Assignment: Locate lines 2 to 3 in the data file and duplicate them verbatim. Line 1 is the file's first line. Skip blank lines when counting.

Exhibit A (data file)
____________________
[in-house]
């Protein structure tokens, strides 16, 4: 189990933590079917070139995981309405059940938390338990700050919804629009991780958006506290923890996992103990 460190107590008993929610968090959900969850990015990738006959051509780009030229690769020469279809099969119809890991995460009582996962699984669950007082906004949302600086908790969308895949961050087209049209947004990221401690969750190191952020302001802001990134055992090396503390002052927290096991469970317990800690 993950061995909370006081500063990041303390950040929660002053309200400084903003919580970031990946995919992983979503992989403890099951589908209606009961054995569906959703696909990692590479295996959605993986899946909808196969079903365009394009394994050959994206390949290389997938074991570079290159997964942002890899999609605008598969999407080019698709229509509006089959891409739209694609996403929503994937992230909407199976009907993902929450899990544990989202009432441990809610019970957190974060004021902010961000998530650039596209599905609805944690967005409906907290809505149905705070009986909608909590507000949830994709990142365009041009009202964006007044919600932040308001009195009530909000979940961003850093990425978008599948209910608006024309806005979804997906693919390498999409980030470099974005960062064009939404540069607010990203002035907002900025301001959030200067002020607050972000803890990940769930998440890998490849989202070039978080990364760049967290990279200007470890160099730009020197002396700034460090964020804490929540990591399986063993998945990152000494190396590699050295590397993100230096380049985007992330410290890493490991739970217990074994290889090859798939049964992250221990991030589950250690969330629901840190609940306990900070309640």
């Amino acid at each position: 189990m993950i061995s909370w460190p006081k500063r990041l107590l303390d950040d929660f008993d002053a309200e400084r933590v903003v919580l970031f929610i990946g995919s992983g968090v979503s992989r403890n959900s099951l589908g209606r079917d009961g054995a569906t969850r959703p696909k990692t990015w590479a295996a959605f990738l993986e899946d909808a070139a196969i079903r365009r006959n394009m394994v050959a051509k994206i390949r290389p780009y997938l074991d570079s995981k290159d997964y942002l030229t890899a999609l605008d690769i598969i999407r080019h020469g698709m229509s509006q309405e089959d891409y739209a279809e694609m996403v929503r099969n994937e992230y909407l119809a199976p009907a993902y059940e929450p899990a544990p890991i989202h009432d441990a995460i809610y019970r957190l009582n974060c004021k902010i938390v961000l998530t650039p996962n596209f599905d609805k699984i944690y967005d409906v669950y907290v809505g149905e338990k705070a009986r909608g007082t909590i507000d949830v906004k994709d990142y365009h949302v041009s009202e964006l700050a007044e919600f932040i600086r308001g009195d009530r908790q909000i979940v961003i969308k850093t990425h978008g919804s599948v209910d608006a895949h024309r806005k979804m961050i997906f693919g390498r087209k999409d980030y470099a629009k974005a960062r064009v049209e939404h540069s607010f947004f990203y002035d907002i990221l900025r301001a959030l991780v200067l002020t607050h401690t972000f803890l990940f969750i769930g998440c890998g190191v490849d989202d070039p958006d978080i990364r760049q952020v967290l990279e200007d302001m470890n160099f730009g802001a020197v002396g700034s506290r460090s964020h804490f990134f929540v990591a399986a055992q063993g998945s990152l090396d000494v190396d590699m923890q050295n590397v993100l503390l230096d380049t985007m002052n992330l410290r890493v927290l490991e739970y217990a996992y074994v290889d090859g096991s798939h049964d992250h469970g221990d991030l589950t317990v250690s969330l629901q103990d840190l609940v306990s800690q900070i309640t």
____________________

């Protein structure tokens, strides 16, 4: 189990933590079917070139995981309405059940938390338990700050919804629009991780958006506290923890996992103990 460190107590008993929610968090959900969850990015990738006959051509780009030229690769020469279809099969119809890991995460009582996962699984669950007082906004949302600086908790969308895949961050087209049209947004990221401690969750190191952020302001802001990134055992090396503390002052927290096991469970317990800690 993950061995909370006081500063990041303390950040929660002053309200400084903003919580970031990946995919992983979503992989403890099951589908209606009961054995569906959703696909990692590479295996959605993986899946909808196969079903365009394009394994050959994206390949290389997938074991570079290159997964942002890899999609605008598969999407080019698709229509509006089959891409739209694609996403929503994937992230909407199976009907993902929450899990544990989202009432441990809610019970957190974060004021902010961000998530650039596209599905609805944690967005409906907290809505149905705070009986909608909590507000949830994709990142365009041009009202964006007044919600932040308001009195009530909000979940961003850093990425978008599948209910608006024309806005979804997906693919390498999409980030470099974005960062064009939404540069607010990203002035907002900025301001959030200067002020607050972000803890990940769930998440890998490849989202070039978080990364760049967290990279200007470890160099730009020197002396700034460090964020804490929540990591399986063993998945990152000494190396590699050295590397993100230096380049985007992330410290890493490991739970217990074994290889090859798939049964992250221990991030589950250690969330629901840190609940306990900070309640």
């Amino acid at each position: 189990m993950i061995s909370w460190p006081k500063r990041l107590l303390d950040d929660f008993d002053a309200e400084r933590v903003v919580l970031f929610i990946g995919s992983g968090v979503s992989r403890n959900s099951l589908g209606r079917d009961g054995a569906t969850r959703p696909k990692t990015w590479a295996a959605f990738l993986e899946d909808a070139a196969i079903r365009r006959n394009m394994v050959a051509k994206i390949r290389p780009y997938l074991d570079s995981k290159d997964y942002l030229t890899a999609l605008d690769i598969i999407r080019h020469g698709m229509s509006q309405e089959d891409y739209a279809e694609m996403v929503r099969n994937e992230y909407l119809a199976p009907a993902y059940e929450p899990a544990p890991i989202h009432d441990a995460i809610y019970r957190l009582n974060c004021k902010i938390v961000l998530t650039p996962n596209f599905d609805k699984i944690y967005d409906v669950y907290v809505g149905e338990k705070a009986r909608g007082t909590i507000d949830v906004k994709d990142y365009h949302v041009s009202e964006l700050a007044e919600f932040i600086r308001g009195d009530r908790q909000i979940v961003i969308k850093t990425h978008g919804s599948v209910d608006a895949h024309r806005k979804m961050i997906f693919g390498r087209k999409d980030y470099a629009k974005a960062r064009v049209e939404h540069s607010f947004f990203y002035d907002i990221l900025r301001a959030l991780v200067l002020t607050h401690t972000f803890l990940f969750i769930g998440c890998g190191v490849d989202d070039p958006d978080i990364r760049q952020v967290l990279e200007d302001m470890n160099f730009g802001a020197v002396g700034s506290r460090s964020h804490f990134f929540v990591a399986a055992q063993g998945s990152l090396d000494v190396d590699m923890q050295n590397v993100l503390l230096d380049t985007m002052n992330l410290r890493v927290l490991e739970y217990a996992y074994v290889d090859g096991s798939h049964d992250h469970g221990d991030l589950t317990v250690s969330l629901q103990d840190l609940v306990s800690q900070i309640t």